[Bolton Abbey, North Yorkshire] Charta terrae in Bleistrete, Eboraci, a Magistro Et Conventu D. Petri, Canonicus S. Mariae de Boelton, circa temp. Steph. R.
Engraved facsimile of the c.1150 Latin foundation charter of Bolton Priory; seal below text. Watermarked laid paper, sheet 245 x 180mm, 9¾ x 7". Trimmed close to and within plate. Chip to lower right edge and lower right corner.
A frankalmoigne: a tenure by which a religious corporation holds lands given to them and their successors forever, usually on condition of praying for the soul of the donor and his heirs - called also tenure by free alms. The monastery was originally founded at Embsay in 1120. Led by a prior, Bolton Abbey was technically a priory, despite its name. It was founded in 1154 by the Augustinian order, on the banks of the River Wharfe. The land at Bolton, as well as other resources, were given to the order by Lady Alice de Romille of Skipton Castle in 1154. The original document is from the collection of Richard Rawlinson (1690 – 1755), a clergyman and antiquarian who bequeathed a huge collection of books and manuscripts to the Bodleian Library, Oxford. In 1716 he was ordained, but as he was a nonjuror and Jacobite, the ceremony was performed by a nonjuring bishop, Jeremy Collier. In 1728 he became a bishop, but seems to have preferred to pass his time in collecting books and manuscripts, pictures and curiosities, rather than in discharging his episcopal functions. At his death Rawlinson left to the Library 5,205 manuscripts bound in volumes that include many rare broadsides and other printed ephemera, his curiosities, and some other property that endowed a professorship of Anglo-Saxon at Oxford. The Rawlinsonian Professor of Anglo-Saxon was first appointed in 1795. He was also a benefactor to St John's College, Oxford.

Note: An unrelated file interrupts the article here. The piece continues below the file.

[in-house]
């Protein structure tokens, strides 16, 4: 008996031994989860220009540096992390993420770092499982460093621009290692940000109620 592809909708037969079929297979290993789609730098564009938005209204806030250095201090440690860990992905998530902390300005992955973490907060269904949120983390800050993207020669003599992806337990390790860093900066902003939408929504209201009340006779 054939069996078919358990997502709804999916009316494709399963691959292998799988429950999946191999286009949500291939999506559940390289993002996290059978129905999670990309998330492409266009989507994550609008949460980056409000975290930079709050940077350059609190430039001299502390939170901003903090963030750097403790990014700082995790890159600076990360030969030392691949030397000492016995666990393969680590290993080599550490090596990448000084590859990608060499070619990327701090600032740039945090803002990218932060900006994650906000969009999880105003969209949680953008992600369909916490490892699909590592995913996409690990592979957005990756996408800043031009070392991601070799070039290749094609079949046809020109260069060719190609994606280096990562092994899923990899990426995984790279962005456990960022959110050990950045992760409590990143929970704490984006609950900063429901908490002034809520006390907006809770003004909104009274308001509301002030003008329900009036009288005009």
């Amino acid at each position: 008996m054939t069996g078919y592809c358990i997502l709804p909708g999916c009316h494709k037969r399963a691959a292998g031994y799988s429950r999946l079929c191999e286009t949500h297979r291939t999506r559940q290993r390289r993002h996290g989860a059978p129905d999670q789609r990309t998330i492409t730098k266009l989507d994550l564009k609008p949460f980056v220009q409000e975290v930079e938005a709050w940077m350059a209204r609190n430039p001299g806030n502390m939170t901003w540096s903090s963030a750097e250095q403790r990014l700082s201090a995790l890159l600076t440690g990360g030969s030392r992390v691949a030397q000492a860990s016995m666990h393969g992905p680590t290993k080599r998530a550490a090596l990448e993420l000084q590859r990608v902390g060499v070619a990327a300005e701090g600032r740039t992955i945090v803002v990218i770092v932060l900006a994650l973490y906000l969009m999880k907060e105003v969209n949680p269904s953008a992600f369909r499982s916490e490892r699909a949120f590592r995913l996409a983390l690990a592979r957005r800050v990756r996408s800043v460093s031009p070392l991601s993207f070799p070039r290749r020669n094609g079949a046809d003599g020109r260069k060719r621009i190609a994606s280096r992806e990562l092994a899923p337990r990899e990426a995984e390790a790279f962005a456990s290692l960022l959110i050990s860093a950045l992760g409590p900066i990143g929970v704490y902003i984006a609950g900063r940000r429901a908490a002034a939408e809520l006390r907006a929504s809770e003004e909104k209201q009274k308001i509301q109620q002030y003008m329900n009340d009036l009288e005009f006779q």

[Ref: 24885] £95.00